2004 a Record Year for Volvo Cars
25th January, 2005
The year 2004 was an excellent period for Volvo Car Corporation with total sales exceeding 456,000 cars. Sales improve by more than 10 percent year on year.
What's more, 2004 sales total of 456,224 cars sets a new corporate record, topping the previous best of 422,100 set in 2000 by more than 8 percent.
“The magic ceiling of 450,000 cars has finally been passed, and we feel that our long-term sales goal of achieving 600,000 cars a year is finally within reach,” says Hans-Olov Olsson, President and CEO of Volvo Car Corporation.
All the markets, with the odd exception, have done very well and significantly increased both their sales volumes and market shares. This applies in particular to the high-volume markets of North America and Europe.
Europe was extremely active toward year's end as Volvo Car sales increased by 30 percent.
Every third Volvo to North America (2003 sales in
Canada's sales success ran at a consistent pace with the USA at 11,135 (10,750) cars. Mexico too improved to 3,356 (2,721) cars.
Volvo Cars' immense success in North America is owed to the XC90. In 2005, Volvo Car will further strengthen the XC90's market position with the release in January of the XC90 V8.
The compact S40 sedan and V50 wagon models are also selling strongly in North America.
Nordic markets keep market share lead
Norway accounted for the largest percentage increase of all Nordic countries, with a sales rise of 53 percent. In terms of volume, this corresponds to 6,494 (4,241) cars. In Finland, 10,076 (9,284) new Volvos were sold, while in Denmark the figure is 3,513 (3,252).
Volvo's market share is highest in the Nordic countries: Sweden 20.1 percent, Finland 6.8 percent and Norway 5.6 percent.
Europe fast forward
Germany made a huge comeback after suffering a dip in 2002/2003, shooting up more than 25 percent to 38,085 cars (30,285) despite immense competition from the domestic German brands.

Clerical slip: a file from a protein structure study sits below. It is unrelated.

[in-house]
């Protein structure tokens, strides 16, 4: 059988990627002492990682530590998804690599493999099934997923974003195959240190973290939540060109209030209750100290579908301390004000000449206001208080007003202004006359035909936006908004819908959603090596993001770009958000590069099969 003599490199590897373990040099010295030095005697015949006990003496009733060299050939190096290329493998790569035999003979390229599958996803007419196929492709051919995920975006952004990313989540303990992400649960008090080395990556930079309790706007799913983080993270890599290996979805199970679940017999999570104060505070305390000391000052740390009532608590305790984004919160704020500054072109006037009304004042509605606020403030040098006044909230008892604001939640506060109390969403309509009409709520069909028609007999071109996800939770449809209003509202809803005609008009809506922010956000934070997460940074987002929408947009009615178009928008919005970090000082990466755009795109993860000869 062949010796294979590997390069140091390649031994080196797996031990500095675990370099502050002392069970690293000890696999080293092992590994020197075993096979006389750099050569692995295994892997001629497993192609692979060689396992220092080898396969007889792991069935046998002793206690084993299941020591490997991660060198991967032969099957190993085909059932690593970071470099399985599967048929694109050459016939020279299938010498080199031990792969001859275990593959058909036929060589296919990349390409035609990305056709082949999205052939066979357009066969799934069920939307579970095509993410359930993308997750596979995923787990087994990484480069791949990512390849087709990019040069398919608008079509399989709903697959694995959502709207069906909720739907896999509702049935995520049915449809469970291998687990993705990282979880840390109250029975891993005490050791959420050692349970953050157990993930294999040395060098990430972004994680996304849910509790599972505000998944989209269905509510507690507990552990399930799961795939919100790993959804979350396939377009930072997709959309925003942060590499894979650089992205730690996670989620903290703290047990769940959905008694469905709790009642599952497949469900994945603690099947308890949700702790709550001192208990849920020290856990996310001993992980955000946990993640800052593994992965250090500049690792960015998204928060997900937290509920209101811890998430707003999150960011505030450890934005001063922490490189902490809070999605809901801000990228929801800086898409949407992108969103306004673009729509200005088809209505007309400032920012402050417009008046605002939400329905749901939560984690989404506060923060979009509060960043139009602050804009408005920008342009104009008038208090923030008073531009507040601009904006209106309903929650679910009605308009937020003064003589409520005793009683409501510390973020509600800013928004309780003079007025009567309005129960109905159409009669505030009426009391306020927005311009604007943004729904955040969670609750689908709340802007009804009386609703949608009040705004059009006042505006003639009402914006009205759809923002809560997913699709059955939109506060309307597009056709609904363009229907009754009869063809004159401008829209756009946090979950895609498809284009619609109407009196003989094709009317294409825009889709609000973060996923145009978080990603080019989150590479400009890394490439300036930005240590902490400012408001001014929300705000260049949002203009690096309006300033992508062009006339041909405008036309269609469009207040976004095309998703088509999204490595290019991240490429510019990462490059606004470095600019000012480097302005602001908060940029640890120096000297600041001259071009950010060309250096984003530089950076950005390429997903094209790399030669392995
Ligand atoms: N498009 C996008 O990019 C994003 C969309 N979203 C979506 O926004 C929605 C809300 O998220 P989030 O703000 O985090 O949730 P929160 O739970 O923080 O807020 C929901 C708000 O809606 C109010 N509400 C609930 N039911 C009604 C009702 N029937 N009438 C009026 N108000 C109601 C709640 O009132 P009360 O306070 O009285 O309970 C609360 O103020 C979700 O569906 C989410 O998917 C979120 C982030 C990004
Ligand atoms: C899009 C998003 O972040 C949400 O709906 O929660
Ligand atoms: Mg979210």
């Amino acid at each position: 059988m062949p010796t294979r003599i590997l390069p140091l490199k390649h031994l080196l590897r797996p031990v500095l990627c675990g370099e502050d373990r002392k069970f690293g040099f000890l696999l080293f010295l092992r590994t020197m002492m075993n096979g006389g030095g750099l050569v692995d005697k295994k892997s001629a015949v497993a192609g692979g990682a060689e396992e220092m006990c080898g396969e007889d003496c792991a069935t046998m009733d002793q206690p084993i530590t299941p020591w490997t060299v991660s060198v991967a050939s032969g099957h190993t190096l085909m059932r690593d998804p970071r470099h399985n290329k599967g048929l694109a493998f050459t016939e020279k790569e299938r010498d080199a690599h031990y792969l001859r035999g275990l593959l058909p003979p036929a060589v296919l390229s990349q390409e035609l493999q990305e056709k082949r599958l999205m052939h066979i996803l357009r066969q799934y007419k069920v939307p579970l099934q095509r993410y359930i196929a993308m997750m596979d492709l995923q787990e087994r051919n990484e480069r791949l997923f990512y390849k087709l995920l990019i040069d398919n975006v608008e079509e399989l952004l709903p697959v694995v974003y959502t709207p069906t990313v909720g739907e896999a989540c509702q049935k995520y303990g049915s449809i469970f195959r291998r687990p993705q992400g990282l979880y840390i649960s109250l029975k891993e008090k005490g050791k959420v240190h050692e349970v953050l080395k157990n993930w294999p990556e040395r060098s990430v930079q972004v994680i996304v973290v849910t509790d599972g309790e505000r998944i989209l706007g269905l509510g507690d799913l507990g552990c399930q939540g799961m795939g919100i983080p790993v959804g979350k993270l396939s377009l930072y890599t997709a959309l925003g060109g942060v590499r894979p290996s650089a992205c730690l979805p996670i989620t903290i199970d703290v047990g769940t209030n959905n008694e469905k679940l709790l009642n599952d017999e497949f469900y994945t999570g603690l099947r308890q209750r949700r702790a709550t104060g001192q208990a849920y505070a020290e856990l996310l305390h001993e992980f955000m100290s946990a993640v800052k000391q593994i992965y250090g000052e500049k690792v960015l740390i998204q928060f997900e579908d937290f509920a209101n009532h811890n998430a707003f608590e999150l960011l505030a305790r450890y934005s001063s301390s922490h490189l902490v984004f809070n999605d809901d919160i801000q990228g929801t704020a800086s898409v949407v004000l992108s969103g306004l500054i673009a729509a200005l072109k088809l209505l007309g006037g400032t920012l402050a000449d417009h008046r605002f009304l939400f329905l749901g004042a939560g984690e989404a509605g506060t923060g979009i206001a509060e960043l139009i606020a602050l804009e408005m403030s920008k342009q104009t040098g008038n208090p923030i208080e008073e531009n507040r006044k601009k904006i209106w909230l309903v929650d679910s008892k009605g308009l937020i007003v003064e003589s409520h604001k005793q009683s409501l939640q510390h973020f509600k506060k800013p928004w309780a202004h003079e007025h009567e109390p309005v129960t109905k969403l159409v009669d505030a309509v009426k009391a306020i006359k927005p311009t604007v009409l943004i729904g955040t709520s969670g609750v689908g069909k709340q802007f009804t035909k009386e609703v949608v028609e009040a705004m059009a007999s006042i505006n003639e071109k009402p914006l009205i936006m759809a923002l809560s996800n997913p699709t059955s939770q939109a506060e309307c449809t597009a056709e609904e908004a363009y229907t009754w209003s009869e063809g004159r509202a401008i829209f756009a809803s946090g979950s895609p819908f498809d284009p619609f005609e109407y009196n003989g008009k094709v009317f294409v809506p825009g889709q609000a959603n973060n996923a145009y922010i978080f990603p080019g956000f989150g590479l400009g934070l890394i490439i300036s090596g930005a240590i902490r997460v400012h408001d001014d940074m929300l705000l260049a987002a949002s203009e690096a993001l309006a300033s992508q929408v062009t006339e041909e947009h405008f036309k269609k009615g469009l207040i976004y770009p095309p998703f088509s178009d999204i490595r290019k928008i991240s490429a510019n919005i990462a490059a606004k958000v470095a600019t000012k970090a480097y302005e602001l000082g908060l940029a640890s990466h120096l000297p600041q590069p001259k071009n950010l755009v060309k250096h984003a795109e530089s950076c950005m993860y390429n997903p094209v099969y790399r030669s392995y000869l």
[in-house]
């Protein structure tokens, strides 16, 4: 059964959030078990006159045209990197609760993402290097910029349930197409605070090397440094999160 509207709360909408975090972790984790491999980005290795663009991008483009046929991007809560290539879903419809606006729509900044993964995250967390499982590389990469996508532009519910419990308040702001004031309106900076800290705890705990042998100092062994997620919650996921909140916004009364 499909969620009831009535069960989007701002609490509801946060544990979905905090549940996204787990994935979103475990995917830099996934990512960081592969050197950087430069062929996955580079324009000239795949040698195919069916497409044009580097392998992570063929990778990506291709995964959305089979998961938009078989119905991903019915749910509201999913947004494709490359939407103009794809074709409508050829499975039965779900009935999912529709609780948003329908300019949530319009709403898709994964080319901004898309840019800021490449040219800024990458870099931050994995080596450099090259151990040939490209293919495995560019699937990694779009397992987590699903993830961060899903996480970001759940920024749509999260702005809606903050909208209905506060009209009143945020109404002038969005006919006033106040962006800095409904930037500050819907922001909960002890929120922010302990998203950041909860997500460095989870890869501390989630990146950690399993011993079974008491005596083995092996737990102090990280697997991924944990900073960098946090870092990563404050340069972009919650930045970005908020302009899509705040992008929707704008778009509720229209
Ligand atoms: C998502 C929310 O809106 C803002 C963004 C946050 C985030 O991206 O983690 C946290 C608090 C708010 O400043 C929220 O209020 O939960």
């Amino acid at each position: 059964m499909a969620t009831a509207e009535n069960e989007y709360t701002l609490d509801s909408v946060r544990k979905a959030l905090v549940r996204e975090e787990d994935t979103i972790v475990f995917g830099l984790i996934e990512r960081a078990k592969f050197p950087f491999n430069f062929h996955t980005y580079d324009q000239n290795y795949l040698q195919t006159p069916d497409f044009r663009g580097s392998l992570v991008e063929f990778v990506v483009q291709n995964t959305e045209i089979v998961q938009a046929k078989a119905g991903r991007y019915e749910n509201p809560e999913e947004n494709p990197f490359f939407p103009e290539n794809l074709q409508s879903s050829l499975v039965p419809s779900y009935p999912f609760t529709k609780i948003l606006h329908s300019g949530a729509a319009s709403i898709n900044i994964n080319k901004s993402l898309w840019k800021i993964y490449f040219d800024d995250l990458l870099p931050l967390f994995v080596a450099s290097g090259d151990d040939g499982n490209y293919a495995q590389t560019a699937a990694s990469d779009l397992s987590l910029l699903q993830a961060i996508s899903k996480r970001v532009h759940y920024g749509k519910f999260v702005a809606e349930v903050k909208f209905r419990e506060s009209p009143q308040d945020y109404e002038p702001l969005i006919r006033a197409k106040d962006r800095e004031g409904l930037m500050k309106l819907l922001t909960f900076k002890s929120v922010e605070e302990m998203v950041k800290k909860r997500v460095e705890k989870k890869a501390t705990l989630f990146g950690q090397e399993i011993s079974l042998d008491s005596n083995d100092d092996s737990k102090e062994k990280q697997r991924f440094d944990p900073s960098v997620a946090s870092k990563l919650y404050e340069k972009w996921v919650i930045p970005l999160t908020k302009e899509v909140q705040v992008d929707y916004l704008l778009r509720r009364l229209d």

Belgium posted an incredible sales rise of more than 37 percent to 12,929 (9,426) cars. France increased sales by 36.6 percent to 11,989 (8,775) cars.
Other major high-volume markets are Italy with 19,390 (18,416) cars, the Netherlands with 19,225 (16,204) and Spain with 15,925 (14,034).
In this context it is also worth mentioning Greece, where the number of Volvo cars sold in 2004 increased by 67 percent from 1,344 to 2,240 – the largest single percentage increase on any market in 2004.
Japan against the trend and Asia Pacific steady
The countries in the so-called Asia-Pacific area, Oceania and South-East Asia have all maintained their positions without dramatic changes. The expected upswing in China – forecast by the market as an emerging growth market – slowed down somewhat in the second half of the year and the final result was 2,609 (2516) cars.
All told, the VCAP markets accounted for 13,152 (12,065) new Volvo cars.
Volvo Car Australia reversed a falling sales trend in 2004 by posting improved sales of approximately 4 percent.
Undeniably, the XC90 lead Volvo Car Australia's sales reversal. Credit goes too to the new S40 which sold in numbers above expectation, and the V50 wagon (combined with V40) lead the compact luxury wagon segment.
Russia maintained its sales volumes from the previous year with 5,005 cars (4,991), and it also retained its 20 percent share of the segment. South Africa’s 4,602 (3,111) new cars, on the other hand, represent a massive 47.9 percent increase.